07 Where it is considered appropriate to discharge a patient from hospital, it should be noted that the RMO appointed under the Act will need to revoke the authority to detain the patient prior to a medical/surgical consultant discharging the patient from hospital. Where it is considered that the patient does not require to be detained in hospital but continues to satisfy the conditions for formal treatment under the Act, then the RMO should consider whether a suspension of detention or a CTO in the community would be more appropriate.
08 Hospital managers will need to ensure that arrangements are in place to cover the absence of an RMO: for example, through holiday or illness. Section 230(3) of the Act permits them to authorise any approved medical practitioner to act in place of the patient's RMO for a particular purpose or in particular circumstances.
09 The importance of ensuring that another approved medical practitioner is appointed swiftly to act as the patient's RMO in any circumstance where the patient's "usual" RMO is absent cannot be overemphasised. Hospital managers should have procedures in place to ensure that the patient, his/her relatives and carers, as well as the members of the patient's multi-disciplinary team, are always able to find out quickly who is acting as the patient's RMO.
Designation of MHO Responsible for Patient's Case
10 A local authority must ensure that an MHO is designated as responsible for the case of any person in respect of whom a "relevant event" has taken place. The local authority must designate an MHO "as soon as is reasonably practicable" after a "relevant event" takes place. These "relevant events" are listed at section 232 of the Act. They are:
the granting of a short-term detention certificate;
the making of an interim compulsory treatment order;
the making of a compulsory treatment order;
the making of an assessment order;
the making of a treatment order;
the making of an interim compulsion order;
the making of a compulsion order;
the making of a hospital direction; and
the making of a transfer for treatment direction.
11 The local authority must also designate an MHO where it receives notice of a proposed removal from Scotland under The Mental Health (Cross-border transfer: patients subject to detention requirement or otherwise in hospital) (Scotland) Regulations 2005 of a patient who is receiving treatment otherwise than by virtue of the Act or the 1995 Act.
12 It should be noted that an MHO does not have to be designated subsequent to the granting of an emergency detention certificate. However, best practice would nonetheless dictate that where an MHO consented to the granting of an emergency certificate, he/she (or another MHO, if necessary) would remain involved with the case for the duration of the detention. Where an MHO had not been involved in the granting of the emergency detention certificate, best practice would be for the local authority to allocate an MHO to the case as soon as practicable so that they are able to consult with the patient's RMO.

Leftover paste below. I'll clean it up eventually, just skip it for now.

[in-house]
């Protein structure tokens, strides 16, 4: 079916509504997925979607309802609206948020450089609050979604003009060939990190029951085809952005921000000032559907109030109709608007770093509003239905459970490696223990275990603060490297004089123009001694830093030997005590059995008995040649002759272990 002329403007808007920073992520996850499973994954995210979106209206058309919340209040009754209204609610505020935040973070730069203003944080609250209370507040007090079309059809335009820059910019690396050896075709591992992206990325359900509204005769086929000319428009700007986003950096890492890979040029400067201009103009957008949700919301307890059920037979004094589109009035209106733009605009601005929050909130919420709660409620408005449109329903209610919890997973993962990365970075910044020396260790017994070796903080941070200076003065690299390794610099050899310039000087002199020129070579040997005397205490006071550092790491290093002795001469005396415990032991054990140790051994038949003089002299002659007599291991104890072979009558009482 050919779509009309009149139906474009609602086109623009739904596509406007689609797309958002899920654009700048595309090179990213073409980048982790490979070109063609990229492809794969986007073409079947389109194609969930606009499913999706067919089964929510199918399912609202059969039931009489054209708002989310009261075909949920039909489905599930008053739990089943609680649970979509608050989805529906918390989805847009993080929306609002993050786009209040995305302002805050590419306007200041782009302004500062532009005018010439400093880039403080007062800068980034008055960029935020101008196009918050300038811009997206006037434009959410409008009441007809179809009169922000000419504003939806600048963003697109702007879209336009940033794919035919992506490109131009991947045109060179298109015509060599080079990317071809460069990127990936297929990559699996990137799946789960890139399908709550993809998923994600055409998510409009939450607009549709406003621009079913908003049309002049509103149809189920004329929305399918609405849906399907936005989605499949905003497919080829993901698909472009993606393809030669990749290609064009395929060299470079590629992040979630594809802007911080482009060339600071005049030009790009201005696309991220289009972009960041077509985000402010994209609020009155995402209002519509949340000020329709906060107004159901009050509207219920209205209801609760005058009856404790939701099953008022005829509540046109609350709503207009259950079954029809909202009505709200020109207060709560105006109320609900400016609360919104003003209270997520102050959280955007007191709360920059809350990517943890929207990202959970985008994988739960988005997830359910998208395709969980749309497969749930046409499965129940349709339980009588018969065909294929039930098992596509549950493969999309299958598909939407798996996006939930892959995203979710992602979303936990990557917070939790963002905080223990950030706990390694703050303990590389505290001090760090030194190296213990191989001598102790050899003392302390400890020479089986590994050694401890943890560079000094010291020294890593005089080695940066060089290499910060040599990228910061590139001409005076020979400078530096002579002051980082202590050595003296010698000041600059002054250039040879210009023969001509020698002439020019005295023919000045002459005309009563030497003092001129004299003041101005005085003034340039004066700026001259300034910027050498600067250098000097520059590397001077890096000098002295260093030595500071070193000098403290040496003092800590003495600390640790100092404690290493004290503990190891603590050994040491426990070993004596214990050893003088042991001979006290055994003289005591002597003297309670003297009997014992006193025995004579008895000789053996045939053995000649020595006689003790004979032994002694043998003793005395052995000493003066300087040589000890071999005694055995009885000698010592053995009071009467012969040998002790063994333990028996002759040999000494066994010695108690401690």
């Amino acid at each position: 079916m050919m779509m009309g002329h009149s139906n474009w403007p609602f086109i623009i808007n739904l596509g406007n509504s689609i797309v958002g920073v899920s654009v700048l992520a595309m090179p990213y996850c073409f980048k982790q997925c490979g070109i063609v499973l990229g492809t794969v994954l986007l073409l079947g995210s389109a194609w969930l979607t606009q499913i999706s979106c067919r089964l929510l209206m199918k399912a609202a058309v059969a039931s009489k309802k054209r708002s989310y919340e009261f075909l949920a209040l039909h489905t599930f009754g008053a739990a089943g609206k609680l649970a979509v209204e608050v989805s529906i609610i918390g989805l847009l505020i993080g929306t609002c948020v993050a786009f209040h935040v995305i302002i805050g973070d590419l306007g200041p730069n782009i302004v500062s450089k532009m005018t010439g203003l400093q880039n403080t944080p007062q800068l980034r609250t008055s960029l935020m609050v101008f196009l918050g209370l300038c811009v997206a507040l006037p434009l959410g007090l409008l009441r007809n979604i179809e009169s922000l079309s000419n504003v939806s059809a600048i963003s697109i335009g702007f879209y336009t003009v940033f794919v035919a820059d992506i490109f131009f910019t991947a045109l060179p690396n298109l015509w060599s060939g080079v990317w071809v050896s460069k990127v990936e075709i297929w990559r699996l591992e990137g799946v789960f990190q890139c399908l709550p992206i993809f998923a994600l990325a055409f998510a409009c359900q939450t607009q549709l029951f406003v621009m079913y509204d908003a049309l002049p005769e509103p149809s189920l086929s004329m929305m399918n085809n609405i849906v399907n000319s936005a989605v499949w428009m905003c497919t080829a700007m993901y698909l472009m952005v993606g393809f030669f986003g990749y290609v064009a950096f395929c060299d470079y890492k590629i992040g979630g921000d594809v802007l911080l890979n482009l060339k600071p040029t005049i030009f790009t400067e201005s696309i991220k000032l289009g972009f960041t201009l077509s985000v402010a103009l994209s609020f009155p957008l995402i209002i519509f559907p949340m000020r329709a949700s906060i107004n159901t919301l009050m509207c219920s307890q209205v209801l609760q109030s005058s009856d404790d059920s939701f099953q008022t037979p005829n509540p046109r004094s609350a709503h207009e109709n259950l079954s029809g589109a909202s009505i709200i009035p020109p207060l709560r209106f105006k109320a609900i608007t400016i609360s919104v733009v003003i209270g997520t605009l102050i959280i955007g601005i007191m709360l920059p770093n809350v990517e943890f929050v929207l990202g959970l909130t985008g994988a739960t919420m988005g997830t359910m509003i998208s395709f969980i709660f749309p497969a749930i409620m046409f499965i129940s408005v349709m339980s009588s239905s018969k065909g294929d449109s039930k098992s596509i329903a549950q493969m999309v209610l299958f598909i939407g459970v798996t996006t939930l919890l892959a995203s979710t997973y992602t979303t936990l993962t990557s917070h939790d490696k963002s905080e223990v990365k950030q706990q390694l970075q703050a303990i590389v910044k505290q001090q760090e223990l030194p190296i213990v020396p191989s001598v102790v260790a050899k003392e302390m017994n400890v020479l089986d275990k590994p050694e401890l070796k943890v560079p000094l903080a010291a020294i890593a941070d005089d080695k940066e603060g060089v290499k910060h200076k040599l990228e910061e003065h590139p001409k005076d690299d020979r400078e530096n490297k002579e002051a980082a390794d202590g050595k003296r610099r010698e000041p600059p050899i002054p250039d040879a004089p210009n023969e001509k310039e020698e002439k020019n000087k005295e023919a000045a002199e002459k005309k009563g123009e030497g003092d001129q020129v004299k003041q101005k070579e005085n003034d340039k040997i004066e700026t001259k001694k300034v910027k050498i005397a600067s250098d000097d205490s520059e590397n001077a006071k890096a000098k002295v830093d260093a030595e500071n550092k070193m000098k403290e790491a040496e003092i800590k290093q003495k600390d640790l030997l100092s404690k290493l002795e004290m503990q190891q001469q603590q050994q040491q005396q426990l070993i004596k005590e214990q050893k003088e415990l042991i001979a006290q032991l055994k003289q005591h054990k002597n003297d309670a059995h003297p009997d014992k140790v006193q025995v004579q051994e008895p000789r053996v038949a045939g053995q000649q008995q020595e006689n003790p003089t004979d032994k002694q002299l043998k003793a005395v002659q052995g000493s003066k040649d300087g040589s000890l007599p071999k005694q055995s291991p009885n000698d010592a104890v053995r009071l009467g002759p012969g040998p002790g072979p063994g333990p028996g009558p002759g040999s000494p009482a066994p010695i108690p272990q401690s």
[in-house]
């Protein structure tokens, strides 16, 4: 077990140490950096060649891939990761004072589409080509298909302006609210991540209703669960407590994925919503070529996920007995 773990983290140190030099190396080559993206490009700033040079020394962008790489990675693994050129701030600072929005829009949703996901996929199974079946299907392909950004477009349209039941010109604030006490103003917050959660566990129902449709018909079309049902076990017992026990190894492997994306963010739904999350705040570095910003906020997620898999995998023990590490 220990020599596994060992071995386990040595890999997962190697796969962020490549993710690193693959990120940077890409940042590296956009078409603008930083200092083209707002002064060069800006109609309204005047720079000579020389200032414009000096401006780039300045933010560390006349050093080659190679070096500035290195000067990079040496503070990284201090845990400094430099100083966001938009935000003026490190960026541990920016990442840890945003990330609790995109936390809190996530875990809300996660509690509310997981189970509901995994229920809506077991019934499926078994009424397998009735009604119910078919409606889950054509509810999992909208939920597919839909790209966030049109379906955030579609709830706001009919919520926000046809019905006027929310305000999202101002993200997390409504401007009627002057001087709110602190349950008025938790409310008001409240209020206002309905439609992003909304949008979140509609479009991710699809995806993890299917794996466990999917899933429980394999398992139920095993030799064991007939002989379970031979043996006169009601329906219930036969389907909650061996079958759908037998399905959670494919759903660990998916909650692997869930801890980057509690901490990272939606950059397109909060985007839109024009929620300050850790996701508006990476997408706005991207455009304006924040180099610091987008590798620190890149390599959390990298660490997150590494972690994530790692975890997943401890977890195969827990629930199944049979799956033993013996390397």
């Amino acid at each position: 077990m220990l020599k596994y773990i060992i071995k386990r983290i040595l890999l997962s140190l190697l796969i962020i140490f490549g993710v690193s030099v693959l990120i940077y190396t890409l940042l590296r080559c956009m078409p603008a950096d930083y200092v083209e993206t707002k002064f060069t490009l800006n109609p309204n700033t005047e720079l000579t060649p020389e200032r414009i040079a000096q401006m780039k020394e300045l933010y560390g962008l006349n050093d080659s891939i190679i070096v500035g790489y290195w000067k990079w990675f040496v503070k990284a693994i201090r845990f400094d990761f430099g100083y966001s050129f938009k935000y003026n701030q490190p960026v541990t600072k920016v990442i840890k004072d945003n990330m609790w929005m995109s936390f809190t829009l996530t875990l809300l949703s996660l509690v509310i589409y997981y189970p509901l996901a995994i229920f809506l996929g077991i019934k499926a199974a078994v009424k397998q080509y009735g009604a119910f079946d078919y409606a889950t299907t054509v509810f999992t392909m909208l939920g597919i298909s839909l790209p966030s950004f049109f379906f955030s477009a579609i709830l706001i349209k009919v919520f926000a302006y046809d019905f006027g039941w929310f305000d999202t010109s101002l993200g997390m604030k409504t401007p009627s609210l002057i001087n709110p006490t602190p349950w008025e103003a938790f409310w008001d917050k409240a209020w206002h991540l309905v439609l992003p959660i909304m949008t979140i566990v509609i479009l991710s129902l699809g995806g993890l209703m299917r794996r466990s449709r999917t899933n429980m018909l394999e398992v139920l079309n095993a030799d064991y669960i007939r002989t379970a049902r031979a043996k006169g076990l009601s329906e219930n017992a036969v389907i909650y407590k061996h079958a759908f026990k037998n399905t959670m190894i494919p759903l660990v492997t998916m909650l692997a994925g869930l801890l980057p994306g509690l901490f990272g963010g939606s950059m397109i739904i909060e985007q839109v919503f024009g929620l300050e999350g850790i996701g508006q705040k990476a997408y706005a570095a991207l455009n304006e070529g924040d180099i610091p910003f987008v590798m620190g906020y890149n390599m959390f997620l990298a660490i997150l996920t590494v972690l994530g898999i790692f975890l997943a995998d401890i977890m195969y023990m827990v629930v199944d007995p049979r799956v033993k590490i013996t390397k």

13 It should be noted that where a patient has been admitted to hospital on an emergency detention certificate granted without an MHO's consent, the managers of the hospital to which the patient has been admitted must give notice of the matters notified to them under section 37 of the Act by the medical practitioner who granted the emergency detention certificate to the local authority for the area in which the patient lives, or the local authority for the area in which the hospital is situated if the hospital managers do not know where the patient lives. Hospital managers must inform the relevant local authority within 7 days beginning with the day on which they receive notice under section 37 of the Act. This means that the hospital must be able to refer a case to the local MHO service as soon after admission as possible, even when admission occurs out of hours. (For further information on the involvement of an MHO subsequent to the granting of an emergency detention certificate, see Part 5 of the Act or Chapter 7 of Volume 2 of the Code of Practice.)
14 A local authority is required to ensure that the patient has a designated MHO for as long as that patient is subject to the terms of any relevant event. It would therefore be best practice for each local authority to maintain an up-to-date list showing which MHO is designated to the care of each patient to ensure that the designated MHO may always be speedily identified.
15 Local authorities will need to ensure that the arrangements also cover the absence of any MHO, for example, through holiday or illness. Section 229(2) of the Act permits them to designate an MHO to act as the designated MHO in place of the previously designated MHO either for all purposes or for a particular purpose or for particular circumstances.